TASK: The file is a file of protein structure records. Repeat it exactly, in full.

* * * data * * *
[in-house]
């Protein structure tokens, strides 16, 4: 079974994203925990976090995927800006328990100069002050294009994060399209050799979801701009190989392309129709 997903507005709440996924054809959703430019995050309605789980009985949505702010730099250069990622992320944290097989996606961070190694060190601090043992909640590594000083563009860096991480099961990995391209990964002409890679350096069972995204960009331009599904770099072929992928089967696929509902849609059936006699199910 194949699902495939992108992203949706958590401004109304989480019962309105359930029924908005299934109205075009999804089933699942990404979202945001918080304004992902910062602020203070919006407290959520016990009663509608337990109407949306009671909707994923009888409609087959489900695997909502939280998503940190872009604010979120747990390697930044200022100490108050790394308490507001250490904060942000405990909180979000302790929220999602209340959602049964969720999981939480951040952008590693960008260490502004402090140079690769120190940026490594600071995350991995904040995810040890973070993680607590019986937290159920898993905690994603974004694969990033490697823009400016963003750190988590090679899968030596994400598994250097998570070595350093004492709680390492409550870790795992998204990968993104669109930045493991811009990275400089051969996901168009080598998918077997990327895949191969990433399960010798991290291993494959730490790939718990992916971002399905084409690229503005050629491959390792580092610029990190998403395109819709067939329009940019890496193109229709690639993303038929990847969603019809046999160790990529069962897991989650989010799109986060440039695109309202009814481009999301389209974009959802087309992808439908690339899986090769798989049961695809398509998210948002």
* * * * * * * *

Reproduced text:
[in-house]
């Protein structure tokens, strides 16, 4: 079974994203925990976090995927800006328990100069002050294009994060399209050799979801701009190989392309129709 997903507005709440996924054809959703430019995050309605789980009985949505702010730099250069990622992320944290097989996606961070190694060190601090043992909640590594000083563009860096991480099961990995391209990964002409890679350096069972995204960009331009599904770099072929992928089967696929509902849609059936006699199910 194949699902495939992108992203949706958590401004109304989480019962309105359930029924908005299934109205075009999804089933699942990404979202945001918080304004992902910062602020203070919006407290959520016990009663509608337990109407949306009671909707994923009888409609087959489900695997909502939280998503940190872009604010979120747990390697930044200022100490108050790394308490507001250490904060942000405990909180979000302790929220999602209340959602049964969720999981939480951040952008590693960008260490502004402090140079690769120190940026490594600071995350991995904040995810040890973070993680607590019986937290159920898993905690994603974004694969990033490697823009400016963003750190988590090679899968030596994400598994250097998570070595350093004492709680390492409550870790795992998204990968993104669109930045493991811009990275400089051969996901168009080598998918077997990327895949191969990433399960010798991290291993494959730490790939718990992916971002399905084409690229503005050629491959390792580092610029990190998403395109819709067939329009940019890496193109229709690639993303038929990847969603019809046999160790990529069962897991989650989010799109986060440039695109309202009814481009999301389209974009959802087309992808439908690339899986090769798989049961695809398509998210948002």